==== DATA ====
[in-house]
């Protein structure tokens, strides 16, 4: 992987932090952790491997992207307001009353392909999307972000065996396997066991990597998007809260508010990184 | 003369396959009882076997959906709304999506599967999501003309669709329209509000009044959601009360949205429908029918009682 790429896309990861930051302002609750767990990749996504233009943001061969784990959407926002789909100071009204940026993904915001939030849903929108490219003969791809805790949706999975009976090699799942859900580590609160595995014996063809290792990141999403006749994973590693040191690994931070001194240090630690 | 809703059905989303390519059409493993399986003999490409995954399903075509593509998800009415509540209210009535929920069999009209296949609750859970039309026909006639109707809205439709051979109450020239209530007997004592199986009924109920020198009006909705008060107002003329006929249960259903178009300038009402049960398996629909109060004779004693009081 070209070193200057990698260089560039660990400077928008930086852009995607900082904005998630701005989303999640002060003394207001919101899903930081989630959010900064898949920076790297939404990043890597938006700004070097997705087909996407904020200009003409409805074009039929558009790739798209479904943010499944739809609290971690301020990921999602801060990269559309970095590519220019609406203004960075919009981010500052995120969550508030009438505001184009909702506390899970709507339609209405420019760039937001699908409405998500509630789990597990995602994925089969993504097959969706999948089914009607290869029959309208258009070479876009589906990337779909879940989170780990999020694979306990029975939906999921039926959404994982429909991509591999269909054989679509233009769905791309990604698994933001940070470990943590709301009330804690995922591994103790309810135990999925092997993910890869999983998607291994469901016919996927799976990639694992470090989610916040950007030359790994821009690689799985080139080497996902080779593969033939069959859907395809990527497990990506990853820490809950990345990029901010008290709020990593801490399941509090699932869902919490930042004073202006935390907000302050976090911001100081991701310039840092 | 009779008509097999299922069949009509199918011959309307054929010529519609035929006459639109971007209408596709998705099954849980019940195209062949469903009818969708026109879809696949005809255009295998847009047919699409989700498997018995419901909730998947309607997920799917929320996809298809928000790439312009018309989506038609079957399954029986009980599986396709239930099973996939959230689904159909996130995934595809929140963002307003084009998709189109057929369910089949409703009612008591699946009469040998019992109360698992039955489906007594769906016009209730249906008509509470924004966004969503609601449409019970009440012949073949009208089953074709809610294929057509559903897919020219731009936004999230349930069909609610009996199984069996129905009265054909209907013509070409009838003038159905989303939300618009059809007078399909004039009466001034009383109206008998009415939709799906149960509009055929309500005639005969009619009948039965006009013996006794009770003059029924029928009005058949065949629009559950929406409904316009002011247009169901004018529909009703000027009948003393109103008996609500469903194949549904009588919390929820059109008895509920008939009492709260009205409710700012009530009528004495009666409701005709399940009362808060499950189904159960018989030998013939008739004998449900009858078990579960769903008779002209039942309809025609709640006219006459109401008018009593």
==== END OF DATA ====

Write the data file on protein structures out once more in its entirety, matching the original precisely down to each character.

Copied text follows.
[in-house]
């Protein structure tokens, strides 16, 4: 992987932090952790491997992207307001009353392909999307972000065996396997066991990597998007809260508010990184 | 003369396959009882076997959906709304999506599967999501003309669709329209509000009044959601009360949205429908029918009682 790429896309990861930051302002609750767990990749996504233009943001061969784990959407926002789909100071009204940026993904915001939030849903929108490219003969791809805790949706999975009976090699799942859900580590609160595995014996063809290792990141999403006749994973590693040191690994931070001194240090630690 | 809703059905989303390519059409493993399986003999490409995954399903075509593509998800009415509540209210009535929920069999009209296949609750859970039309026909006639109707809205439709051979109450020239209530007997004592199986009924109920020198009006909705008060107002003329006929249960259903178009300038009402049960398996629909109060004779004693009081 070209070193200057990698260089560039660990400077928008930086852009995607900082904005998630701005989303999640002060003394207001919101899903930081989630959010900064898949920076790297939404990043890597938006700004070097997705087909996407904020200009003409409805074009039929558009790739798209479904943010499944739809609290971690301020990921999602801060990269559309970095590519220019609406203004960075919009981010500052995120969550508030009438505001184009909702506390899970709507339609209405420019760039937001699908409405998500509630789990597990995602994925089969993504097959969706999948089914009607290869029959309208258009070479876009589906990337779909879940989170780990999020694979306990029975939906999921039926959404994982429909991509591999269909054989679509233009769905791309990604698994933001940070470990943590709301009330804690995922591994103790309810135990999925092997993910890869999983998607291994469901016919996927799976990639694992470090989610916040950007030359790994821009690689799985080139080497996902080779593969033939069959859907395809990527497990990506990853820490809950990345990029901010008290709020990593801490399941509090699932869902919490930042004073202006935390907000302050976090911001100081991701310039840092 | 009779008509097999299922069949009509199918011959309307054929010529519609035929006459639109971007209408596709998705099954849980019940195209062949469903009818969708026109879809696949005809255009295998847009047919699409989700498997018995419901909730998947309607997920799917929320996809298809928000790439312009018309989506038609079957399954029986009980599986396709239930099973996939959230689904159909996130995934595809929140963002307003084009998709189109057929369910089949409703009612008591699946009469040998019992109360698992039955489906007594769906016009209730249906008509509470924004966004969503609601449409019970009440012949073949009208089953074709809610294929057509559903897919020219731009936004999230349930069909609610009996199984069996129905009265054909209907013509070409009838003038159905989303939300618009059809007078399909004039009466001034009383109206008998009415939709799906149960509009055929309500005639005969009619009948039965006009013996006794009770003059029924029928009005058949065949629009559950929406409904316009002011247009169901004018529909009703000027009948003393109103008996609500469903194949549904009588919390929820059109008895509920008939009492709260009205409710700012009530009528004495009666409701005709399940009362808060499950189904159960018989030998013939008739004998449900009858078990579960769903008779002209039942309809025609709640006219006459109401008018009593």